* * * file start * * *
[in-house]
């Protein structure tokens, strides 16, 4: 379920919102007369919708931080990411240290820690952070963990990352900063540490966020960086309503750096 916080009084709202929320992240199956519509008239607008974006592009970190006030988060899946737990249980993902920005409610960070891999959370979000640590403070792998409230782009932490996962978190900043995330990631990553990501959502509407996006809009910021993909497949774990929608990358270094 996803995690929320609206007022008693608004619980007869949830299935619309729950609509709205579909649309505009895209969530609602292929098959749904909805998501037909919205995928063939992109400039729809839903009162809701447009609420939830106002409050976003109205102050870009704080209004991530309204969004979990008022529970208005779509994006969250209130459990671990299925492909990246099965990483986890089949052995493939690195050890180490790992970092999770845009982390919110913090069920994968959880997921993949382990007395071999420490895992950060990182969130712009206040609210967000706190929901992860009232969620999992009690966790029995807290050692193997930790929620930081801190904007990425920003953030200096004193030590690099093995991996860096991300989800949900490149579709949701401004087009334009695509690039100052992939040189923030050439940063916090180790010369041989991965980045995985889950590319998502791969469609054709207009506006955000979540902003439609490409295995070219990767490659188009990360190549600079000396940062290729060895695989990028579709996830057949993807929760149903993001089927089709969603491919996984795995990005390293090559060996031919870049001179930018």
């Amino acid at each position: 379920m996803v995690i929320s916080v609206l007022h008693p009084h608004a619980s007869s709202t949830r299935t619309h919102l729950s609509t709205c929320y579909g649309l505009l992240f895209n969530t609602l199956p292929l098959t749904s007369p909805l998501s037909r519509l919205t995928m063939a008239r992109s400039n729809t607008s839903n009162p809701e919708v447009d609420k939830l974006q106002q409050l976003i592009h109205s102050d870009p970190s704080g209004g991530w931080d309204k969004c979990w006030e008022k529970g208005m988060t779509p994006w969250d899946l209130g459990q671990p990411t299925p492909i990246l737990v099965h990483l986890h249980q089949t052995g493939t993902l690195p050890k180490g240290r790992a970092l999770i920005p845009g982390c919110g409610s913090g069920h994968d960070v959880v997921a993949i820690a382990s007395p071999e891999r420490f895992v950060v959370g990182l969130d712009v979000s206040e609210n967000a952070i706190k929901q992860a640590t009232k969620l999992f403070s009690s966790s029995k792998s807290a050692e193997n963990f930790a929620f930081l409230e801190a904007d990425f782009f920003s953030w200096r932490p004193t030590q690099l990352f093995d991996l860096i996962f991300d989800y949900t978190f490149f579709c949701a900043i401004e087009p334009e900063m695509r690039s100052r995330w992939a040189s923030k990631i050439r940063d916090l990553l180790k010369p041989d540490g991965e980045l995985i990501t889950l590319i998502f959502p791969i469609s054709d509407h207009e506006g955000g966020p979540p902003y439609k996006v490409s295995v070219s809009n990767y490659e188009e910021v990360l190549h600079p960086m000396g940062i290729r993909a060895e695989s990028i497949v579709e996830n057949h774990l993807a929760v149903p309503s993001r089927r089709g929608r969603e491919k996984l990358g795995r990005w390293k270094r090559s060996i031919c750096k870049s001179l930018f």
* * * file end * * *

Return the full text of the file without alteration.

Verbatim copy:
[in-house]
């Protein structure tokens, strides 16, 4: 379920919102007369919708931080990411240290820690952070963990990352900063540490966020960086309503750096 916080009084709202929320992240199956519509008239607008974006592009970190006030988060899946737990249980993902920005409610960070891999959370979000640590403070792998409230782009932490996962978190900043995330990631990553990501959502509407996006809009910021993909497949774990929608990358270094 996803995690929320609206007022008693608004619980007869949830299935619309729950609509709205579909649309505009895209969530609602292929098959749904909805998501037909919205995928063939992109400039729809839903009162809701447009609420939830106002409050976003109205102050870009704080209004991530309204969004979990008022529970208005779509994006969250209130459990671990299925492909990246099965990483986890089949052995493939690195050890180490790992970092999770845009982390919110913090069920994968959880997921993949382990007395071999420490895992950060990182969130712009206040609210967000706190929901992860009232969620999992009690966790029995807290050692193997930790929620930081801190904007990425920003953030200096004193030590690099093995991996860096991300989800949900490149579709949701401004087009334009695509690039100052992939040189923030050439940063916090180790010369041989991965980045995985889950590319998502791969469609054709207009506006955000979540902003439609490409295995070219990767490659188009990360190549600079000396940062290729060895695989990028579709996830057949993807929760149903993001089927089709969603491919996984795995990005390293090559060996031919870049001179930018």
């Amino acid at each position: 379920m996803v995690i929320s916080v609206l007022h008693p009084h608004a619980s007869s709202t949830r299935t619309h919102l729950s609509t709205c929320y579909g649309l505009l992240f895209n969530t609602l199956p292929l098959t749904s007369p909805l998501s037909r519509l919205t995928m063939a008239r992109s400039n729809t607008s839903n009162p809701e919708v447009d609420k939830l974006q106002q409050l976003i592009h109205s102050d870009p970190s704080g209004g991530w931080d309204k969004c979990w006030e008022k529970g208005m988060t779509p994006w969250d899946l209130g459990q671990p990411t299925p492909i990246l737990v099965h990483l986890h249980q089949t052995g493939t993902l690195p050890k180490g240290r790992a970092l999770i920005p845009g982390c919110g409610s913090g069920h994968d960070v959880v997921a993949i820690a382990s007395p071999e891999r420490f895992v950060v959370g990182l969130d712009v979000s206040e609210n967000a952070i706190k929901q992860a640590t009232k969620l999992f403070s009690s966790s029995k792998s807290a050692e193997n963990f930790a929620f930081l409230e801190a904007d990425f782009f920003s953030w200096r932490p004193t030590q690099l990352f093995d991996l860096i996962f991300d989800y949900t978190f490149f579709c949701a900043i401004e087009p334009e900063m695509r690039s100052r995330w992939a040189s923030k990631i050439r940063d916090l990553l180790k010369p041989d540490g991965e980045l995985i990501t889950l590319i998502f959502p791969i469609s054709d509407h207009e506006g955000g966020p979540p902003y439609k996006v490409s295995v070219s809009n990767y490659e188009e910021v990360l190549h600079p960086m000396g940062i290729r993909a060895e695989s990028i497949v579709e996830n057949h774990l993807a929760v149903p309503s993001r089927r089709g929608r969603e491919k996984l990358g795995r990005w390293k270094r090559s060996i031919c750096k870049s001179l930018f």